By Safe Baby Healthy Child founders Sandra Blum and Samantha Fox Olson

Holiday Lights Contain Toxic Heavy Metals

Did you know holiday lights contain lead and other toxic chemicals?

For example, lead and PVC is used to insulate the wiring because it makes the plastic more flexible, not prone to fray or break. This is meant to avoid the risk of electrocution. However, excessive levels of lead have been found on the surface of Christmas light wiring. (See our post Lead in Christmas Lights for details on how all four popular brands of Christmas lights tested were found to have shockingly excessive levels.)

Safe Baby Healthy Child Core 4 ChildLife Nutritional Supplements for Kids

This year, Tamara Rubin of #LeadSafeMama, tested holiday lights from Target and Walmart that were labeled lead-free but not RoHS compliant. She found extraordinarily high levels of antimony on different parts of the lights. This is one set of results from the plastic base of the lights. See others here.

  • Arsenic (As): 60 +/- 24 ppm
  • Chromium (Cr): 198 +/- 124 ppm
  • Antimony (Sb): 36,700 +/- 1,500 ppm
  • Bromine (Br): 97,900 +/- 4,000 ppm
  • Zinc (Zn): 110 +/- 27 ppm
  • Vanadium (V): 827 +/- 316 ppm
  • Titanium (Ti): 2,012 +/- 594 ppm

ROHS Compliant Holiday Lights

One way around this dilemma is to buy RoHS compliant lights. But it is quite frustrating to find these in the United States.

The RoHS (Restriction of Hazardous Substances) symbol indicates that the product restricts certain dangerous substances commonly used in electronics and electronic equipment. The RoHS is a European Union directive that states electronic equipment cannot contain more than a certain amount of lead, cadmium, mercury, hexavalent chromium, polybrominated biphenyl (PBB) and polybrominated diphenyl ether (PBDE) flame retardants. See here for more information.

Although RoHS compliant electronics still may contain a very small amounts of lead, the maximum levels can not be more than 1000 ppm.

Safe Baby Healthy Child post on RoHS compliant christmas lights almost lead-free

While it is easy to find RoHS compliant Christmas lights in Europe, it is almost impossible to find them clearly labeled in the US. I have contacted a few manufacturers and sellers in the US but the ones who got back to me don’t know what RoHS is and the others did not reply.

Most cords in the US may contain high amounts of lead, so you ALWAYS WANT TO KEEP THEM AWAY FROM CHILDREN! If you live in California, you will see that product manuals for your computer, TV, lamp etc. have the following warning: “Handling the power cord on this product will expose you to lead, a chemical known to the State of California to cause birth defects or other reproductive harm. WASH HANDS AFTER HANDLING.”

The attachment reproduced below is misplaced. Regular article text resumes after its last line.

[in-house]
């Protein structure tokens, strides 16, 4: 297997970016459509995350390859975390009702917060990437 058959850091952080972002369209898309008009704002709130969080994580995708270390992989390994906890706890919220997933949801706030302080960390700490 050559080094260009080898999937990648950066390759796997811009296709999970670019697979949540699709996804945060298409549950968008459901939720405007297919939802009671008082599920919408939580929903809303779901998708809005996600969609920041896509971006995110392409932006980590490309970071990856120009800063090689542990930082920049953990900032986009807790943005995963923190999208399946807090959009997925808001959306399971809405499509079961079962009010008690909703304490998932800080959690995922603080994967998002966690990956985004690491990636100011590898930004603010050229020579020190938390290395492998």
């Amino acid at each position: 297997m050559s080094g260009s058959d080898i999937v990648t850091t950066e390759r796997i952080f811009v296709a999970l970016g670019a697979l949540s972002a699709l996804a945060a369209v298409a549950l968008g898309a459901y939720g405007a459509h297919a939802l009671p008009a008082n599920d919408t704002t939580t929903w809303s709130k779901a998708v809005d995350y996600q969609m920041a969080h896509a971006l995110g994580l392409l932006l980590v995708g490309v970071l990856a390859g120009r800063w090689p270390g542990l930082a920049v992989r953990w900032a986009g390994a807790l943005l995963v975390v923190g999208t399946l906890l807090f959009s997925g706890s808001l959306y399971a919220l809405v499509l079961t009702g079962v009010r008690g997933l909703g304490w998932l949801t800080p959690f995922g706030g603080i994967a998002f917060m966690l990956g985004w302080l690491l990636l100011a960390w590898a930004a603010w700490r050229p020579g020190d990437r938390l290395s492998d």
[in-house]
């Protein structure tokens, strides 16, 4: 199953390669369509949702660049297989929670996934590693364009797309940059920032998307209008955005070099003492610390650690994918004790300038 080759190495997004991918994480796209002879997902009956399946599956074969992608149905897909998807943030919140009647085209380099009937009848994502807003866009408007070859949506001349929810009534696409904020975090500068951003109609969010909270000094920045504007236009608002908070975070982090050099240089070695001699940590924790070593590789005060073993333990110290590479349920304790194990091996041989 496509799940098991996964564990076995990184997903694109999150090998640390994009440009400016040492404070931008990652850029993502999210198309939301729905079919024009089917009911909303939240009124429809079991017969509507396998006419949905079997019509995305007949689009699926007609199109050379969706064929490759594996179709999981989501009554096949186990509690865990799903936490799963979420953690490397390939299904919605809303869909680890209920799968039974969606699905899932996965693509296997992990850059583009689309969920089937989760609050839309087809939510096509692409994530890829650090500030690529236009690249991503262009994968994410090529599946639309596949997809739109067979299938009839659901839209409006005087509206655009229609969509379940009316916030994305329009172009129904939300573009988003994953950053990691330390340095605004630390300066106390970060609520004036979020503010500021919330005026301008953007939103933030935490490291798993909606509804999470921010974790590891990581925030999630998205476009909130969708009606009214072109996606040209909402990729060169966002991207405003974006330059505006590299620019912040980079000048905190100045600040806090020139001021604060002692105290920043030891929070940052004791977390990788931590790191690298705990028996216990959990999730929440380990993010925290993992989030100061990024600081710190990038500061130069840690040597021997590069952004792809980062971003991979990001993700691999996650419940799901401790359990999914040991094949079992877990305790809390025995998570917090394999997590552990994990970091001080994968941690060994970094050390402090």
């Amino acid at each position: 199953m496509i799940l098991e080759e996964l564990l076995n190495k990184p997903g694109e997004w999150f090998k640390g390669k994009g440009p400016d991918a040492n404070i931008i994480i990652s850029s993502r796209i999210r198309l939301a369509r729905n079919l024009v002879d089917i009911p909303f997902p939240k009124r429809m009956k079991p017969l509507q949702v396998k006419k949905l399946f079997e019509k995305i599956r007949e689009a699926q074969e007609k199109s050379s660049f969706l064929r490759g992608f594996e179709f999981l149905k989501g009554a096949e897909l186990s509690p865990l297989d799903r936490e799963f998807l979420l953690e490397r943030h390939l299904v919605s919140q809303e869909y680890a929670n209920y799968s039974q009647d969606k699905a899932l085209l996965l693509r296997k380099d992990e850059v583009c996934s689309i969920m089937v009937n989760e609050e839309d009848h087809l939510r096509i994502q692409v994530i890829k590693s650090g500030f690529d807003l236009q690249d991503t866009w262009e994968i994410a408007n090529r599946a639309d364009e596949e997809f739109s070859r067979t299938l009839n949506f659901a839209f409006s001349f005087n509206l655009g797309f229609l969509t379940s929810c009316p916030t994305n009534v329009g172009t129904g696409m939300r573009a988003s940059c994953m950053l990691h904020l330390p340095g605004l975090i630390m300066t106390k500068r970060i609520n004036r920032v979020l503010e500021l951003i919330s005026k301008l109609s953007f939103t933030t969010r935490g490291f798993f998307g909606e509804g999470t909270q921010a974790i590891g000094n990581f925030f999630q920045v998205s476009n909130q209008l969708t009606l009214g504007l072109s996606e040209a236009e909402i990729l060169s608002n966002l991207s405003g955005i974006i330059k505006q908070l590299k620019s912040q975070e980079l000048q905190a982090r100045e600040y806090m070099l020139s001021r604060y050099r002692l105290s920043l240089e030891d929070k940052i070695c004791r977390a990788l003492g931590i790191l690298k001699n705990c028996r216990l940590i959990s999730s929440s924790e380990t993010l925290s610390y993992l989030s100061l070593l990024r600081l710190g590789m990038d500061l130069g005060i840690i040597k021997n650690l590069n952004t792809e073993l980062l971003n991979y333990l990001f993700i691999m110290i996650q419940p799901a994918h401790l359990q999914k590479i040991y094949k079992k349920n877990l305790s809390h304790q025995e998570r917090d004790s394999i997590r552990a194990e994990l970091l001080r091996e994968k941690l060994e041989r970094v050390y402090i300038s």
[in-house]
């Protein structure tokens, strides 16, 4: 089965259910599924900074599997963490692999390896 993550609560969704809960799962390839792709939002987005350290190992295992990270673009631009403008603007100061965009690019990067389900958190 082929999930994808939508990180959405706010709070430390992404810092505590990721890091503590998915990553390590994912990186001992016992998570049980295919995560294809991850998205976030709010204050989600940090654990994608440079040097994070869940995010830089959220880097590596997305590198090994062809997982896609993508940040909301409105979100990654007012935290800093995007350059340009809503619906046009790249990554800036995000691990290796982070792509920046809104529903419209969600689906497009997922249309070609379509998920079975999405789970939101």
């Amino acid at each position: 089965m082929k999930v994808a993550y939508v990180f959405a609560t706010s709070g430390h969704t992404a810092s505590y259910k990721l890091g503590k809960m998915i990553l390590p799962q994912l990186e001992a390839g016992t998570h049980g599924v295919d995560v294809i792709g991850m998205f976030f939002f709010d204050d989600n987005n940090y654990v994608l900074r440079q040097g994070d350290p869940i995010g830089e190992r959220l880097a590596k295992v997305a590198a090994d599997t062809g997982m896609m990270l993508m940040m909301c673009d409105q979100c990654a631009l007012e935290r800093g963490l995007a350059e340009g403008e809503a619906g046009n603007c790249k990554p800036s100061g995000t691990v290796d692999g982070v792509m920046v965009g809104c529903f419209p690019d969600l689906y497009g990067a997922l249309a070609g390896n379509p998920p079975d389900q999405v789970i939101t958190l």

Here are some guidelines on how to properly handle Christmas lights and cords, most especially if they are not RoHS compliant or if around babies and children:

  • Wear gloves and only let adults handle.
  • Keep all lights at a high enough level that curious toddlers cannot reach.
  • Wash hands after touching any Christmas lighting.
  • Be extra careful when you are out at relatives/friends houses. They may have lots of interesting lights in reach for your curious baby.
  • If you can’t hide power cords from children, you can wrap cords in cotton cloth.

Who is Selling RoHS-Compliant Christmas Lights?

IKEA used to carry them and may still but a recent attempt to confirm was unsuccessful. A company called Environmental Lights used to carry RoHS-compliant Christmas Lights, but no longer.

However, We Have Great NEWS!

A wide variety of holiday lights that are RoHS compliant are available from HolidayLEDS. To ensure the particular string of lights that you are interested in is in fact RoHS compliant, click on the Details tab on the individual product page and in the right-hand column it will state if the product is RoHS compliant or not.

Remember, a product that is RoHS compliant does not mean it is completely free of toxic chemicals. It means the product is tested to meet a threshold that is much lower than what you may find in lights that are untested and have no restrictions on the type and amount of hazardous chemicals used.

Editor’s Note:  This post was originally published Nov. 12, 2010 by SafBaby’s Co-Founder, Sandra Blum and has been updated for accuracy.